San Diego Renters’ Rights 101
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Q: My landlord refuses to make repairs. What can I do?
A: Start by demanding repairs in writing from the property manager or landlord. If the landlord does not fix the problem, contact the city’s Code Enforcement Division at (619) 236-5500. An inspector should arrange for an inspection, after which the city should send a notice of violations to the landlord with a deadline for repairs to be completed. Landlords who do not comply with the City’s notice are asking for trouble. Not only can the city fine these landlords, but tenants can sue for breach of the warranty of habitability.
There is also a state law, Civil Code 1942.4, which makes it illegal for the landlord to continue collecting rent where certain conditions remain unabated for more than 35 days after the landlord is cited by a city inspector.
Q: My landlord shows up and demands access to my home. What are my rights?
A: The landlord can only enter your home under certain circumstances. A landlord can enter to deal with an emergency (e.g., if a pipe bursts). The landlord can also enter, after providing 24 hours written notice, to make repairs or show the apartment. See Civil Code Section 1954 for more details. If your landlord insists on entering over your objection in violation of these rules, you can call the police.
Q: I’m a month-to-month tenant. My landlord is evicting me for no reason at all. Can he do this?
A: In San Diego, if you have lived within the City limits for more than 2 years at the same residence, then your landlord must provide a reason why he or she is terminating your tenancy. Click here to see an explanation of the San Diego Tenants’ Right to Know City Ordinance. There are number of reasons why a landlord is permitted to terminate a tenancy under the statute, however, the notice must include one of these permitted reasons.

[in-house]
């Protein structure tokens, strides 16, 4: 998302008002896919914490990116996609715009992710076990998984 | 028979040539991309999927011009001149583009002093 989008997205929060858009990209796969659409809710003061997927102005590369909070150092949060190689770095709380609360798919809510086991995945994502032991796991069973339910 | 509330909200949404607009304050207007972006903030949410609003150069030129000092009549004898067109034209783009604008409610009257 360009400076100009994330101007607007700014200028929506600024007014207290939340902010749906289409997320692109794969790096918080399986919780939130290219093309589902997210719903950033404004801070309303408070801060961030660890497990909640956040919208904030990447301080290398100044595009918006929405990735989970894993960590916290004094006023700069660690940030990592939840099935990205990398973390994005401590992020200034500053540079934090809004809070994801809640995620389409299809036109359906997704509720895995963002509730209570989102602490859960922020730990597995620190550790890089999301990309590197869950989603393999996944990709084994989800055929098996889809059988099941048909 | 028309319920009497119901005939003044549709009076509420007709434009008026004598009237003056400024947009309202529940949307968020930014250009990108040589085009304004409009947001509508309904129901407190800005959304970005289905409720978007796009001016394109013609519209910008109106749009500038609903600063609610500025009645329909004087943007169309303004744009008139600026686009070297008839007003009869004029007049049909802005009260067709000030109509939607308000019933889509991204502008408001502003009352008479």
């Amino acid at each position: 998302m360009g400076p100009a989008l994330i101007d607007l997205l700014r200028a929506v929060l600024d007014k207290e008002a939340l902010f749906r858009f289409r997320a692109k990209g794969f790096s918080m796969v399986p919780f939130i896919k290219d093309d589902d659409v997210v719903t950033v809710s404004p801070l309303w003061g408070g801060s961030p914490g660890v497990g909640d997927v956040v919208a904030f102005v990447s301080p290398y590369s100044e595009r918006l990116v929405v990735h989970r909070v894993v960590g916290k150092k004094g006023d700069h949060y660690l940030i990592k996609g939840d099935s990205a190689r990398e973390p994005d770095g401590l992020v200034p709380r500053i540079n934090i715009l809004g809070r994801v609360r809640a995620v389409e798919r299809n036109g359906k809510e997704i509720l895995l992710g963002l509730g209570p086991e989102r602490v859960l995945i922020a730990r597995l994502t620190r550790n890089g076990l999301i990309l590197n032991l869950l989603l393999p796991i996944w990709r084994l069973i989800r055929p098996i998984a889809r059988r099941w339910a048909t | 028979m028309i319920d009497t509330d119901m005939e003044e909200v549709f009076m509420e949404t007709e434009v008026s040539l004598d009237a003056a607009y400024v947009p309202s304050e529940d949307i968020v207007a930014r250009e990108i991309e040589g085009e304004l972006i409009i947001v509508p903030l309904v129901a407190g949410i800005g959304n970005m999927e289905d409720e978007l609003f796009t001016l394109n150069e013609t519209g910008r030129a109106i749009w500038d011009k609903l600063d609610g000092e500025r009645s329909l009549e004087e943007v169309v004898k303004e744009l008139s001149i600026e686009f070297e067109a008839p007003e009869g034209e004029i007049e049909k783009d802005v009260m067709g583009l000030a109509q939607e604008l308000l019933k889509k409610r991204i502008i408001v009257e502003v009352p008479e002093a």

Most tenants that live outside of the City limits of San Diego can be terminated without a reason. If a tenant has lived in a residence for more than one year, then they are still entitled to a written notice of 60 days, but it doesn’t have to include any reason for the termination.
The rules are different for Section 8 and other subsidized tenancies. Most subsidized leases include protections against arbitrary terminations, but each program differs.
Q: My landlord verbally ordered me to move out of my place. Do I need to move?
A: No. Verbal eviction notice is invalid in California. Until you receive a written notice to terminate your tenancy that complies with California law, you do not need to move in response to the landlord’s verbal demands.
Caution: If you have a fixed term lease that has expired, and the landlord has not accepted any additional rent payments beyond the end of the original lease term, then an unlawful detainer may be filed against you without any prior notice demanding that you leave. (See Code of Civil Procedure 1161).
Q: The landlord is raising my rent. Can she do this?